Antibiotic resistance plasmids found in wastewater treatment plants (WWTPs) may represent a threat to public health if they are readily disseminated into the environment and ultimately into pathogenic bacteria. The wastewater environments provide an ideal ecosystem for development and evolution of antibiotic resistance plasmids. Selective pressures for resistance to toxic compounds, high organic content and high bacterial diversity promotes gene exchange mechanisms involving interactions of conjugative plasmids with bacterial chromosomes, integrons and transposons resulting in the acquisition and accumulation of various antibiotic resistance genes into plasmids. Several studies have isolated plasmids from wastewater plants which carry resistance genes to almost all clinically relevant antibiotics. This review will discuss the possible release of these plasmids from WWTPs and their undesirable effects in the environment. Studies using advanced molecular detection tools and high throughput DNA sequencing technology help accurately quantify the prevalence and transmission of these plasmids in the environment. Ultimately assessing the significance of these plasmids as pollutants will help to determine the implications to public health.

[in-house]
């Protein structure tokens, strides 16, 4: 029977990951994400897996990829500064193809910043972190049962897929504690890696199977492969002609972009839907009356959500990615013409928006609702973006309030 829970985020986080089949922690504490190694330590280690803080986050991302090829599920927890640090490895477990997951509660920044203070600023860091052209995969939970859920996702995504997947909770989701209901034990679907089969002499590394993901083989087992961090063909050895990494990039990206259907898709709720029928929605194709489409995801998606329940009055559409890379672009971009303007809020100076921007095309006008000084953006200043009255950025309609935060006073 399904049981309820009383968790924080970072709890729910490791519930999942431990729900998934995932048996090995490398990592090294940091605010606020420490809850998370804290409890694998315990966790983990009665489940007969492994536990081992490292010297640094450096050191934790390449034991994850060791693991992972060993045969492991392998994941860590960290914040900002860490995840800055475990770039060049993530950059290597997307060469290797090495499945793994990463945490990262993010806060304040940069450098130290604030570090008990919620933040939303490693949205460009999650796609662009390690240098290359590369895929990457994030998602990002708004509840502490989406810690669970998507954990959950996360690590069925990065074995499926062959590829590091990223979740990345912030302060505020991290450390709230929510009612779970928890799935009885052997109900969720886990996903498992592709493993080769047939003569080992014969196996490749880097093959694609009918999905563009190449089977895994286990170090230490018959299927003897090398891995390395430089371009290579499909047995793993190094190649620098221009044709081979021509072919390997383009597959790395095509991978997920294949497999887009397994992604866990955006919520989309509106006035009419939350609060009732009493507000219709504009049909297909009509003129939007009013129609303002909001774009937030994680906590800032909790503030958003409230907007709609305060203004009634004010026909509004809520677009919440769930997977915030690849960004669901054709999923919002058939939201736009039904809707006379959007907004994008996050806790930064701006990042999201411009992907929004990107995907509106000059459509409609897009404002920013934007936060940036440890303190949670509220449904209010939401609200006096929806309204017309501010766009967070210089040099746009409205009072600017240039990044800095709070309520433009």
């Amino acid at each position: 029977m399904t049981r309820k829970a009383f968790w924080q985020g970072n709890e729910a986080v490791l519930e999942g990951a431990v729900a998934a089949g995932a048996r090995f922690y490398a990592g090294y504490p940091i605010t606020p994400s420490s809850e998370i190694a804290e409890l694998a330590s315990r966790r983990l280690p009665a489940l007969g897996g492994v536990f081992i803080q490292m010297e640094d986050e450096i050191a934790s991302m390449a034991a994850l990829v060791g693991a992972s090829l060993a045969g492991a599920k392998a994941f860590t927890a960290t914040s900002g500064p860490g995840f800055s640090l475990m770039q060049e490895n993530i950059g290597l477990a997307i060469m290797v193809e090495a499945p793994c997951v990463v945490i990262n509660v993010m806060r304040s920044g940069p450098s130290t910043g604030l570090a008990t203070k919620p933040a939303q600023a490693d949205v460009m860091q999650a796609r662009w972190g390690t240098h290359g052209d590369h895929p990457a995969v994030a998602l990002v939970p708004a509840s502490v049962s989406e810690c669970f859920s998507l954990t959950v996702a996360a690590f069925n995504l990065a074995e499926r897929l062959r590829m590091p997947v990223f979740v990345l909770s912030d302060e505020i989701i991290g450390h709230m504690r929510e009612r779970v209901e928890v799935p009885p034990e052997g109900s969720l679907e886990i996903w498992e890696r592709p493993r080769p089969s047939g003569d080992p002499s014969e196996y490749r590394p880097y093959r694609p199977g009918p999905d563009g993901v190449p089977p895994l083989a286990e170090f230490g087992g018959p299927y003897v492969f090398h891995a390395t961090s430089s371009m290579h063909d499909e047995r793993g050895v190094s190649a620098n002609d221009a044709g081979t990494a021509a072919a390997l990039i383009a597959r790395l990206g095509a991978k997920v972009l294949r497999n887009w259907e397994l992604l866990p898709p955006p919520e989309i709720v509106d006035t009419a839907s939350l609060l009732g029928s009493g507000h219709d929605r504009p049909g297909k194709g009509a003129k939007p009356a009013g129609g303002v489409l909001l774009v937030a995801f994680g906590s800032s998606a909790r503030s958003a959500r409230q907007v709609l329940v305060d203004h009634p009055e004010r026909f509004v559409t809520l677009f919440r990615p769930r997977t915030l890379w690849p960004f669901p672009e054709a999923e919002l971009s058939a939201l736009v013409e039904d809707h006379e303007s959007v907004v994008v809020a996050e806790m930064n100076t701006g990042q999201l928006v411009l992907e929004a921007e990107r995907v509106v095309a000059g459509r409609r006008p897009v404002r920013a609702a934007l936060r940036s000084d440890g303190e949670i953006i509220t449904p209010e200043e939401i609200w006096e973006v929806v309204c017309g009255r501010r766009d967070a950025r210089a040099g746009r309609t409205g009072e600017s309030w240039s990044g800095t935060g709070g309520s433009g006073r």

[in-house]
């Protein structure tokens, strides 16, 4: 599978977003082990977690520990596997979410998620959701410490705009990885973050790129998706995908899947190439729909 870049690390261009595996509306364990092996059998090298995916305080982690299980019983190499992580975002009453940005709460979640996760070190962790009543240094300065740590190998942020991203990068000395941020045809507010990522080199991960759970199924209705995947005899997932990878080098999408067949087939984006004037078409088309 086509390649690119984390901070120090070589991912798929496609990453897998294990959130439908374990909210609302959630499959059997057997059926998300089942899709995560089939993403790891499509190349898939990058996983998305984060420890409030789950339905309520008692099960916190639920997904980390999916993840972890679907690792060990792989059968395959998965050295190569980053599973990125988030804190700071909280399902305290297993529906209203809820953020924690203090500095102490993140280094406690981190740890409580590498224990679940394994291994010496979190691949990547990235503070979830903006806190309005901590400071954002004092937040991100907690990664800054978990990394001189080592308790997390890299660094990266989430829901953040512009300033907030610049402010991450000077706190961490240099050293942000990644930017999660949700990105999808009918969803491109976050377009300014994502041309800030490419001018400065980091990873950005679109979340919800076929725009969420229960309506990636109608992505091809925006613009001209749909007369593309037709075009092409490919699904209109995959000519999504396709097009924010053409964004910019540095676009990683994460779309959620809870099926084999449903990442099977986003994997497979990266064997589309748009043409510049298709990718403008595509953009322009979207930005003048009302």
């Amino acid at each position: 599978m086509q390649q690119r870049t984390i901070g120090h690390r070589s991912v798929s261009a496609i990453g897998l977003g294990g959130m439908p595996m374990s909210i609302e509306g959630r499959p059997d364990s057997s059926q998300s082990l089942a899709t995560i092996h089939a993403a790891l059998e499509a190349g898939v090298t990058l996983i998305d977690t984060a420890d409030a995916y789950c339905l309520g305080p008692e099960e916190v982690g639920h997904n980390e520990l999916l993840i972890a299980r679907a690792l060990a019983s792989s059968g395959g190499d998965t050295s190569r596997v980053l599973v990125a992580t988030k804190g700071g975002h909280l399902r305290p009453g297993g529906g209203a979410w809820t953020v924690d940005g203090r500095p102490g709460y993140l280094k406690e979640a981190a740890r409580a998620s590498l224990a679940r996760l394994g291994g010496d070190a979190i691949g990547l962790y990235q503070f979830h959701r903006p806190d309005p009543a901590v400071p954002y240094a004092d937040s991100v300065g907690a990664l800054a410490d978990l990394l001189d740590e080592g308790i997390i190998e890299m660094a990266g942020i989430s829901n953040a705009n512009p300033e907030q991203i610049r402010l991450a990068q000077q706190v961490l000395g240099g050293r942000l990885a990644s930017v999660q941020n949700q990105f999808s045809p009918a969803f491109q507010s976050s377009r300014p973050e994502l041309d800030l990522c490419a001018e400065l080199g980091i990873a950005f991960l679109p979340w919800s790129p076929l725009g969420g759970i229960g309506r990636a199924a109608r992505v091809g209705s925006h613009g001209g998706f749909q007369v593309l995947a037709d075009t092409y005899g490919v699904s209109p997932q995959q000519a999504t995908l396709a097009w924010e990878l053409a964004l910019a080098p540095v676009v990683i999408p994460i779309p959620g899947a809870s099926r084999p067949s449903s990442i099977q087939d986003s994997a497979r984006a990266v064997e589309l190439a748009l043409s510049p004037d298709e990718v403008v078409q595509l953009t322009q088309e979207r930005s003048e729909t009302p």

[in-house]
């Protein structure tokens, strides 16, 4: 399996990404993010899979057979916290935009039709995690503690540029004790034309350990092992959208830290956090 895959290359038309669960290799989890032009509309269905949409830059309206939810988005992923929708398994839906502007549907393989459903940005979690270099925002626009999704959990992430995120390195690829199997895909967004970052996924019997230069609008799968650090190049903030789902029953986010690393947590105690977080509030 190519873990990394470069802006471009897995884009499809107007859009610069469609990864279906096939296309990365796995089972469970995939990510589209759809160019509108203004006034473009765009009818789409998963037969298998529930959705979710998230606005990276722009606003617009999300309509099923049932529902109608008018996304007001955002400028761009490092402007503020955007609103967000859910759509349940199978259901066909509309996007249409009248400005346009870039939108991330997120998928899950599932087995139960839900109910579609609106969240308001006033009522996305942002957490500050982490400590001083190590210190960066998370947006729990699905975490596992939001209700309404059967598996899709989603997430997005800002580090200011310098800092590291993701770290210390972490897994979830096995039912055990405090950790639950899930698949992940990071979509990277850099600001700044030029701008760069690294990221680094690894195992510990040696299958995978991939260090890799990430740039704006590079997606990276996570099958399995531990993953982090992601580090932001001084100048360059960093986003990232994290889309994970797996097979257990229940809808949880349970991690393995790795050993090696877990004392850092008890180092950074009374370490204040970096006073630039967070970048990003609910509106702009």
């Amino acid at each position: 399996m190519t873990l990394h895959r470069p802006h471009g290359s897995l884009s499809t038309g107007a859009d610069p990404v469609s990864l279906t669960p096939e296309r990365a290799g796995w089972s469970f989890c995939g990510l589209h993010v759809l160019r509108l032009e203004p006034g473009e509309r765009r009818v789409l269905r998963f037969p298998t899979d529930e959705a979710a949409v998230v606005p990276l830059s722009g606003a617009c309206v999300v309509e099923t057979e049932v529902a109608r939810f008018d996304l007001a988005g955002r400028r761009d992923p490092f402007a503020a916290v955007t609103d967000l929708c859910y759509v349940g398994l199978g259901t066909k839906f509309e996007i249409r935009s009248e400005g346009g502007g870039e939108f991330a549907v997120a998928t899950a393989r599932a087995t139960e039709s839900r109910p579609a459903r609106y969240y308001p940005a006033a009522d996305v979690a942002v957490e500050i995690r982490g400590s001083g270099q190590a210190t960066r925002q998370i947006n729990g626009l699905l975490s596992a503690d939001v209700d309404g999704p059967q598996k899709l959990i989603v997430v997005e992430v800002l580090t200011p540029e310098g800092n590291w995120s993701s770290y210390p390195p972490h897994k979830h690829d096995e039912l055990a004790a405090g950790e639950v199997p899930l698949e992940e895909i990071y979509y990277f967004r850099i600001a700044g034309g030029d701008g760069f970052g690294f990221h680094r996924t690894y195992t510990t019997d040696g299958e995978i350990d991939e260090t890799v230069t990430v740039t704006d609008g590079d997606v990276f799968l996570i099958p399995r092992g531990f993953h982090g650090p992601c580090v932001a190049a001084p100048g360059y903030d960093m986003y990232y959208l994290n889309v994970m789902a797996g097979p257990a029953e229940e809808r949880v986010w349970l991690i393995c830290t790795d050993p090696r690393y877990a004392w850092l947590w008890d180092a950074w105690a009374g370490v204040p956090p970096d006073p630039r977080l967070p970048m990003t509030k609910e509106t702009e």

|Number of pages||8|
|Journal||African Journal of Biotechnology|
|Publication status||Published - Dec 29 2010|
All Science Journal Classification (ASJC) codes
- Agronomy and Crop Science
- Molecular Biology
- Applied Microbiology and Biotechnology